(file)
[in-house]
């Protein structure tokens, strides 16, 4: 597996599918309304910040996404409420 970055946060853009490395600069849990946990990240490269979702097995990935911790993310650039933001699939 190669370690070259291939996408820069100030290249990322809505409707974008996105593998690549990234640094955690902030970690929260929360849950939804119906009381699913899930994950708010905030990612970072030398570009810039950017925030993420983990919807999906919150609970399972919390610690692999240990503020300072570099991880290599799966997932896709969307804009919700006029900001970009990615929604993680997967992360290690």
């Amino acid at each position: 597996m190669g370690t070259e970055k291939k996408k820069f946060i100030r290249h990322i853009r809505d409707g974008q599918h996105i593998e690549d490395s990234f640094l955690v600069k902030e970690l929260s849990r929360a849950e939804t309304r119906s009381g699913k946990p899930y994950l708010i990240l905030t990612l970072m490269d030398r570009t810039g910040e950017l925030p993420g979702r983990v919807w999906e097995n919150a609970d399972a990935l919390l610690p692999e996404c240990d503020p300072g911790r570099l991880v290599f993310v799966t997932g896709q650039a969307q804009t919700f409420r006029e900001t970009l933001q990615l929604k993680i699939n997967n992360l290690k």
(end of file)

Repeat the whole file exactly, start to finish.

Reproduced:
[in-house]
């Protein structure tokens, strides 16, 4: 597996599918309304910040996404409420 970055946060853009490395600069849990946990990240490269979702097995990935911790993310650039933001699939 190669370690070259291939996408820069100030290249990322809505409707974008996105593998690549990234640094955690902030970690929260929360849950939804119906009381699913899930994950708010905030990612970072030398570009810039950017925030993420983990919807999906919150609970399972919390610690692999240990503020300072570099991880290599799966997932896709969307804009919700006029900001970009990615929604993680997967992360290690």
């Amino acid at each position: 597996m190669g370690t070259e970055k291939k996408k820069f946060i100030r290249h990322i853009r809505d409707g974008q599918h996105i593998e690549d490395s990234f640094l955690v600069k902030e970690l929260s849990r929360a849950e939804t309304r119906s009381g699913k946990p899930y994950l708010i990240l905030t990612l970072m490269d030398r570009t810039g910040e950017l925030p993420g979702r983990v919807w999906e097995n919150a609970d399972a990935l919390l610690p692999e996404c240990d503020p300072g911790r570099l991880v290599f993310v799966t997932g896709q650039a969307q804009t919700f409420r006029e900001t970009l933001q990615l929604k993680i699939n997967n992360l290690k």